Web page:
Tag Archives: newly diagnosed deaf children

Did you know it’s Deaf Awareness Week?

7 May

Blog Angus LBFDid you know this is Deaf Awareness Week? I have a deaf child and I have only just realised.

Initially I thought that the organisers had a pretty bad sense of timing planning it during election week but perhaps it was particularly astute.

As we neared election day it seemed that politicians would promise anything to secure a few more votes so by putting Deaf Awareness on the agenda this week maybe they have had to make some rash promises they’ll have to honour if they get into power.

Our deaf three year old is already suffering as a result of budget cuts. Two weeks ago we were told that his speech therapy was being taken away as his speech is where it should be for a deaf child.

The fact that it is nowhere near where it should be for a hearing child doesn’t seem to be an issue. Even though he is going to be entering mainstream education next year and will be expected to contribute to class in exactly the same way as his hearing classmates.

He has some great one liners but his speech is largely talking at us rather than with us. A bit like old people who compensate for hearing loss by holding court thereby avoiding having to have a conversation. That is not directed at my father- in- law. Honestly. *crosses fingers behind back*

The three year old also tells terrible lies. He came out with ‘daddy hit me’ last week when he got told off for something (I can’t remember if it was treating the fridge as a climbing wall or scaling the bookshelf) and came running to  me for comfort.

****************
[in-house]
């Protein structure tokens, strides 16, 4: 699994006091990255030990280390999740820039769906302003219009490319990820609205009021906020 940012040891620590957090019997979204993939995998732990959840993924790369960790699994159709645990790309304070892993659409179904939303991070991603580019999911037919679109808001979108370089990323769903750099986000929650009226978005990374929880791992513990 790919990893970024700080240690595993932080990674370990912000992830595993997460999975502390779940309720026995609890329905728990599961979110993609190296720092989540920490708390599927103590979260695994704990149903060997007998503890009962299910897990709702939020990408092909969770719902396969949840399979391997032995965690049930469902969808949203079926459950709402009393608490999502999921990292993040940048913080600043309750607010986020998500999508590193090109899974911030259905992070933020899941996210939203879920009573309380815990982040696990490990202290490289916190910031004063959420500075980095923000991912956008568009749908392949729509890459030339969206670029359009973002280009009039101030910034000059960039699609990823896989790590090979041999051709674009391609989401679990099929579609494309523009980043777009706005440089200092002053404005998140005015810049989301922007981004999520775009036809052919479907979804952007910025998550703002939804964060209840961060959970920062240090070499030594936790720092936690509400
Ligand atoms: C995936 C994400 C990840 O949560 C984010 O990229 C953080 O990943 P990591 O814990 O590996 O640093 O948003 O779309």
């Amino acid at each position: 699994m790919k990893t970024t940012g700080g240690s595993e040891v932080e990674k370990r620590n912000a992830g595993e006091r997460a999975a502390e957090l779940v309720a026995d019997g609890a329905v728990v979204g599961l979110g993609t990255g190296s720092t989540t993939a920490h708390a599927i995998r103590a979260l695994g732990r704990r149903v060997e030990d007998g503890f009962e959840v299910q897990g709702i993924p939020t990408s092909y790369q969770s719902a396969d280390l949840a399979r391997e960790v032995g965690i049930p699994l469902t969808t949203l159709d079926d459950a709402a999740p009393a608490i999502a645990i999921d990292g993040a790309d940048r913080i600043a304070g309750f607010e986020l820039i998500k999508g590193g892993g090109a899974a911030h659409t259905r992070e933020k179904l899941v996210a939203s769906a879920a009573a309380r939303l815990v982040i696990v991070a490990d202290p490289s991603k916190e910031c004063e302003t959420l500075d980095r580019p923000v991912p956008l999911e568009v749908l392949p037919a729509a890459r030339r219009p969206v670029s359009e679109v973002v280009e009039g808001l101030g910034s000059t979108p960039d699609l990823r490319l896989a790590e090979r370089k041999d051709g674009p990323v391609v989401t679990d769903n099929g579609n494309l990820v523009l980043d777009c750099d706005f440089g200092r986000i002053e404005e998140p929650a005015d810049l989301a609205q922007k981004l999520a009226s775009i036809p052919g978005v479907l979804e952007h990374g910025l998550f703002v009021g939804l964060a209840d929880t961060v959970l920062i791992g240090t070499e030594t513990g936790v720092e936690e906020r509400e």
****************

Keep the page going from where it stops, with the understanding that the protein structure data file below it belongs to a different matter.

I can only hope the social services budget is cut too so no one listens to the few words he does say too closely!

Advertisements

Filling in forms. And more forms. And more forms….

5 Sep

Happy FamiliesMy life seems to be an endless cycle of form filling. Paperwork for my new company. Entry forms for athletics competitions. Permission forms for the girls various activities. Emergency contact forms for our sons nursery.

But the most challenging are those associated directly with his hearing loss.

When our baby boy was first diagnosed as being severely deaf we were told to apply for Disability Living Allowance.

I remember filling in the forms through a mist of tears as I was forced to confront the realities of what the future held for him before I’d come to terms with his hearing loss in the present.

Six months before his 3rd birthday we received the forms to fill in again. I hate being forced to confront the realities of his disability and prefer to focus on the fact that he’s only 70% deaf but 100% boy.

For months I didn’t even read the forms and they languished on my desk getting buried under more forms until I finally plucked up the courage to tackle them.

Surprisingly it wasn’t as hard last time. Largely because the worst case scenarios we could only imagine when we were holding our deaf baby in our arms are now a reality. A reality we are coping with. Most of the time.

But then the letter came back from the DLA. Clearly to be seen to be coping is not a good thing.

We have been unsuccessful in our application.

Not only that if we want him to retain any benefits at all we have to fill in further forms. The same information transferred to a different form. Filled in by hand. 42 pages in total.

More anguish. More admin. More asking the professionals who work with him to write letters of support. More anxiety for us. More work for the people at the DLA.

I fail to understand who benefits at all . In fact I am slightly in awe of anyone with the patience and persistence to commit benefit fraud.